[SANTIAGO] Dengue cases in Central and Latin America have increased almost five-fold in incidence in the last 30 years, researchers have found.
There were 4.8 million dengue cases reported to the Pan American Health Organization (PAHO) between 2000 and 2007, compared with 2.7 million in the 1990s and one million in the 1980s.
And the pattern of disease is becoming more severe as children become more vulnerable than adults to the disease — as in South-East Asia. Transmission is now occurring in almost all countries in the region.
Cases of dengue haemorrhagic fever (DHF), a potentially fatal complication, have also increased — from just more than 13,000 cases in the 1980s to more than 100,000 cases between 2000 and 2007.
The authors said this may be because the dengue strain associated with DHF in South-East Asia is more virulent than its American equivalent.
"The pattern of dengue in the Americas is changing, becoming more similar to the Asian profile, with more paediatric cases rather than adult cases," said Olivia Braithwaite, a researcher at the PAHO Regional Program on Dengue and co-author of the study.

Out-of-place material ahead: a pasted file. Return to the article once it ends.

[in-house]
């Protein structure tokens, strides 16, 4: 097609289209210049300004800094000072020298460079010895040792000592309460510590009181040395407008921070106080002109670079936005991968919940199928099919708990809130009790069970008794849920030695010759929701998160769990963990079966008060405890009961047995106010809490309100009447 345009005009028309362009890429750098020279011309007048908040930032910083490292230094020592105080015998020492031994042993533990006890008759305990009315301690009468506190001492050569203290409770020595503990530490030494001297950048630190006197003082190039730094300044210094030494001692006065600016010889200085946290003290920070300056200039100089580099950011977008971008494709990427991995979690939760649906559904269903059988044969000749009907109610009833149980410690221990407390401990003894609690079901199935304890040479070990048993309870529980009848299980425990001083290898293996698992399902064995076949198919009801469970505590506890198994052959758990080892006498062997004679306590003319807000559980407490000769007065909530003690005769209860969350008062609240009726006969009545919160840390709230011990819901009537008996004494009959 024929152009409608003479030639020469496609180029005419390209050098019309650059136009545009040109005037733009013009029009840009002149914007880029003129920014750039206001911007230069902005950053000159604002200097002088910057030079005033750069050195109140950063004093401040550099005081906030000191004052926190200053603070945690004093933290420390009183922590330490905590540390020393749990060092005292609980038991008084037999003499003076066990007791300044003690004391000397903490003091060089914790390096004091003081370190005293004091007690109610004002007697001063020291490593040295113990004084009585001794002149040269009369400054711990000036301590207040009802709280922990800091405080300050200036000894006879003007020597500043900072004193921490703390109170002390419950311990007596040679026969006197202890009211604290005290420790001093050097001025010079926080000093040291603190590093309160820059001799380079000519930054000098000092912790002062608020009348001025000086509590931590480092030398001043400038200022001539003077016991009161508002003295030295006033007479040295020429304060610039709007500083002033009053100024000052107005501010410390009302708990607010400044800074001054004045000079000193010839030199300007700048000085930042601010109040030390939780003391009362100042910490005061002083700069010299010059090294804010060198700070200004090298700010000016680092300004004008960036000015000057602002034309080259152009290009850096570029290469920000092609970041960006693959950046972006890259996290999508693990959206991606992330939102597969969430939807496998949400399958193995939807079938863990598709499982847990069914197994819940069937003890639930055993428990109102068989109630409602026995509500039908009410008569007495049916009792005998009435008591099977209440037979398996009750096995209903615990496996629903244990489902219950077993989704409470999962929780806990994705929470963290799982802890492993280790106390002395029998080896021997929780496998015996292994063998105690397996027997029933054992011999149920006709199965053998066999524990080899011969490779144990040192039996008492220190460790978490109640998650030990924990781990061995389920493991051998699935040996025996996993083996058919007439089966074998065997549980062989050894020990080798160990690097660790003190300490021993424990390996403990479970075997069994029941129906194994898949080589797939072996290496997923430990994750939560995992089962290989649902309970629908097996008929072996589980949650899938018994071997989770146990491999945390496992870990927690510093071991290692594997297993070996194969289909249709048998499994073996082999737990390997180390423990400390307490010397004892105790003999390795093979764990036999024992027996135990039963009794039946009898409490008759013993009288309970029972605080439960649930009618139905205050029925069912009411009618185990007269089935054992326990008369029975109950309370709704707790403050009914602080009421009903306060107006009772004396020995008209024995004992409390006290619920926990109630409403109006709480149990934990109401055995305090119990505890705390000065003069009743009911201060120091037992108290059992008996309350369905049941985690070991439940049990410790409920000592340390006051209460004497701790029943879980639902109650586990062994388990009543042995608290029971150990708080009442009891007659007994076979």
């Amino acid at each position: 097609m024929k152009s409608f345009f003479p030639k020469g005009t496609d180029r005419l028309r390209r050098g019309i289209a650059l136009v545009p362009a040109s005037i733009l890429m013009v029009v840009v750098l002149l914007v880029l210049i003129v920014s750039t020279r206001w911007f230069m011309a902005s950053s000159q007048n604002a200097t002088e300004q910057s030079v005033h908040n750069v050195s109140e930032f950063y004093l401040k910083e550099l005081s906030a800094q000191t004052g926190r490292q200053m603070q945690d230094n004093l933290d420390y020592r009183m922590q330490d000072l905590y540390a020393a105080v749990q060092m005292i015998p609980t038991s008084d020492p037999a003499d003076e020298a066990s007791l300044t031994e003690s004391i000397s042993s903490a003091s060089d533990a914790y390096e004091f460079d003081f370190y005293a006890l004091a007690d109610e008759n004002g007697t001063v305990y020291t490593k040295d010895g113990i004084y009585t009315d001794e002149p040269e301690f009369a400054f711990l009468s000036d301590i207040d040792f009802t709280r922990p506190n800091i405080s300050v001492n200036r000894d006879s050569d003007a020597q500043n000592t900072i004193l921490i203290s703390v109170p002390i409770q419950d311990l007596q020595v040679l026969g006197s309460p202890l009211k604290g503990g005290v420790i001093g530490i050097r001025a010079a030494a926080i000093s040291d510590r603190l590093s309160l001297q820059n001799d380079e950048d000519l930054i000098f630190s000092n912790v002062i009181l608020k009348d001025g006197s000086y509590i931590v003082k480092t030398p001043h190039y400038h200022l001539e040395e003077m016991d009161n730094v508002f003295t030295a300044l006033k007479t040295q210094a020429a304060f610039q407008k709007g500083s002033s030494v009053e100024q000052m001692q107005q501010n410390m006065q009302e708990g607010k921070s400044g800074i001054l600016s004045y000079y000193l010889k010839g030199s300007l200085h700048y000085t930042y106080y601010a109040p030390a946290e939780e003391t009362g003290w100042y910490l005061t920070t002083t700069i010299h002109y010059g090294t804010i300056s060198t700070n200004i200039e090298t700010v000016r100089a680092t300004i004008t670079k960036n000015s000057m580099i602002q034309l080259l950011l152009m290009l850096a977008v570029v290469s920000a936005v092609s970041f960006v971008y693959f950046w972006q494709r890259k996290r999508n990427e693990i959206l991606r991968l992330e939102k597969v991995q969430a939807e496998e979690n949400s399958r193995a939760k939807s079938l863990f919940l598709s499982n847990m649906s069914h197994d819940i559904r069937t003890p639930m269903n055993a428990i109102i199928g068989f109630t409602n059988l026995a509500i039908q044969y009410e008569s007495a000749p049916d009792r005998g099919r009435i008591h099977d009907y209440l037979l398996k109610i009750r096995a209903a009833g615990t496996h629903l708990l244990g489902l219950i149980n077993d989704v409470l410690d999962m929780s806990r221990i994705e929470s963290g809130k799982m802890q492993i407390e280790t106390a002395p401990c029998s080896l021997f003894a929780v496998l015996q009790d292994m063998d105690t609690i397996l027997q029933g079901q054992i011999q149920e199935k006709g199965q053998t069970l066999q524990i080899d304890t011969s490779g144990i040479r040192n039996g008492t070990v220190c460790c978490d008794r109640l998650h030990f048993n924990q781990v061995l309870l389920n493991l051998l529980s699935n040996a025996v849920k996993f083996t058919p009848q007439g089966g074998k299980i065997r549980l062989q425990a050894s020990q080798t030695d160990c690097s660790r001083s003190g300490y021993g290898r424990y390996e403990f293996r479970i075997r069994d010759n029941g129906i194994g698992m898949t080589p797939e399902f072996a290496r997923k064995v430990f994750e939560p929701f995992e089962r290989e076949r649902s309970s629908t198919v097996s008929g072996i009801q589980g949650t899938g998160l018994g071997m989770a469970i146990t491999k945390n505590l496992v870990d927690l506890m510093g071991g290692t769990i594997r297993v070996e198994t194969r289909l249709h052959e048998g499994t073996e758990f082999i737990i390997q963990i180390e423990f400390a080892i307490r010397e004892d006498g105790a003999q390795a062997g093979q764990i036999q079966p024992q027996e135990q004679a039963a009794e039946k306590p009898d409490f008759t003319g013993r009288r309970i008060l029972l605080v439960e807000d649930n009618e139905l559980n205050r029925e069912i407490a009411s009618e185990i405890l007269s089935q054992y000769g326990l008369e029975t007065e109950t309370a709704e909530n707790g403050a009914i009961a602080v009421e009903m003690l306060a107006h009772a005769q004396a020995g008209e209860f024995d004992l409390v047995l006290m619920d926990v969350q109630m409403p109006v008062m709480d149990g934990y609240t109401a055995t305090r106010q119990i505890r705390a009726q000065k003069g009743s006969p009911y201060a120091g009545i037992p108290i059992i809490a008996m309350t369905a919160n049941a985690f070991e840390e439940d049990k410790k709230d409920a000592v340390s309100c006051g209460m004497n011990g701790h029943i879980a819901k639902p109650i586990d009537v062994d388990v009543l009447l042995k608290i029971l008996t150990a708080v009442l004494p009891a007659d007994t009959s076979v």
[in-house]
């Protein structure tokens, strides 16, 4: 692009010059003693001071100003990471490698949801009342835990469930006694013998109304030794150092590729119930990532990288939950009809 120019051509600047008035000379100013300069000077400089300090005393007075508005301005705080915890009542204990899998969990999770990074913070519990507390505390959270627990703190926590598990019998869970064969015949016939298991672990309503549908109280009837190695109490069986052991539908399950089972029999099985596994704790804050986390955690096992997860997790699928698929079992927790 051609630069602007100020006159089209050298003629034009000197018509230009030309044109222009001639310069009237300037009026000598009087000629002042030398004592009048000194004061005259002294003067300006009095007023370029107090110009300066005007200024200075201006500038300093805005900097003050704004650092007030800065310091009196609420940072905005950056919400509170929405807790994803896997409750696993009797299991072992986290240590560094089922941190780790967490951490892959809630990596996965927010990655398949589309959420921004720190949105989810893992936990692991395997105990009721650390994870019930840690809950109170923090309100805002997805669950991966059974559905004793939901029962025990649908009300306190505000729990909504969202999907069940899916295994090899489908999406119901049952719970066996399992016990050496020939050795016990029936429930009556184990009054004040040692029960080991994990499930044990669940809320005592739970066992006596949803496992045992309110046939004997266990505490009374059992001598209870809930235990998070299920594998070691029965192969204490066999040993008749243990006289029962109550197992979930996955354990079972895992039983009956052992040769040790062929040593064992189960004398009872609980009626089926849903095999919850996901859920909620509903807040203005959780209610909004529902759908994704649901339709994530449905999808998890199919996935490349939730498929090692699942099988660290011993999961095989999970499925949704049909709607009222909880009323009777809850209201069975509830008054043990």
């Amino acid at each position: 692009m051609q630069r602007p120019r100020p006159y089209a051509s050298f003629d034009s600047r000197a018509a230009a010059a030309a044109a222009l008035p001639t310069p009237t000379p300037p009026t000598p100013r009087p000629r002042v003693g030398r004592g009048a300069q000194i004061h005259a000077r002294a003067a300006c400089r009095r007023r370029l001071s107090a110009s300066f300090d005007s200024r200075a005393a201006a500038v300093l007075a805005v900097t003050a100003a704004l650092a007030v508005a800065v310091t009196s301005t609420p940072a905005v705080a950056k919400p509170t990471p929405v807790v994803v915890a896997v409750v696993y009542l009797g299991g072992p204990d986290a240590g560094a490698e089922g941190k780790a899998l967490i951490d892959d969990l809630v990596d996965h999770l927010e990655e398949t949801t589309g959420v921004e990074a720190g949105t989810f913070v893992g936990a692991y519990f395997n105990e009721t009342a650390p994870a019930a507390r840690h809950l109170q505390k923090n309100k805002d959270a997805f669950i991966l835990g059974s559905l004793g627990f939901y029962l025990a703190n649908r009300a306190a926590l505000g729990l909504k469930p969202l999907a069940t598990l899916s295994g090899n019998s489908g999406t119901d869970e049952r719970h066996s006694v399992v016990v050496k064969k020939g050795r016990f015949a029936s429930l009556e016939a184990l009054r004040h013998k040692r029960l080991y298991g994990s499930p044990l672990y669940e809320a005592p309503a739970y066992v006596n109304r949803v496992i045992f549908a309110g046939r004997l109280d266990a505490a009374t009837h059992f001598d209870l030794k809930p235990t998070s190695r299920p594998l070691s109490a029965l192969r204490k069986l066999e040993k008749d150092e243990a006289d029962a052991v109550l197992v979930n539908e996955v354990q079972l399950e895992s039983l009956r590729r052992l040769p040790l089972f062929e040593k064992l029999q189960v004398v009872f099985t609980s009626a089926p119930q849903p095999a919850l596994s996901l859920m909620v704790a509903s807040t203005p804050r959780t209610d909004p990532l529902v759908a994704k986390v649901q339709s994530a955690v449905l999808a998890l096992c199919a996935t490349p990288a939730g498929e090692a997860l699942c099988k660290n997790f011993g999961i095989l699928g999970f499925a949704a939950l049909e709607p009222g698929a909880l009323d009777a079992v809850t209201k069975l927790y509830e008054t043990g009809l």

She told SciDev.Net that this may be because, as adults are exposed to several types of dengue, they develop resistance to the disease.
Dengue is transmitted primarily by Aedes aegypti mosquitoes and mosquito control is the only prevention method.
The collapse of the regional A. aegypti eradication programme in the 1940s — leading to more mosquitoes since the 1970s — could be behind the escalation, said the researchers.
They call for the implementation of PAHO's Integrated Management Strategy for Dengue Prevention and the development of vaccines to protect against the four types of dengue virus.
Phase II clinical studies on adults and children in Latin America and South-East Asia are being carried out, said Jean Lang, associate vice president and dengue programme leader at Sanofi Pasteur. The vaccine should be launched in 2015–16.
The research was published in the January issue of the American Journal of Tropical Medicine and Hygiene.
American Journal of Tropical Medicine and Hygiene 82, 128 (2010)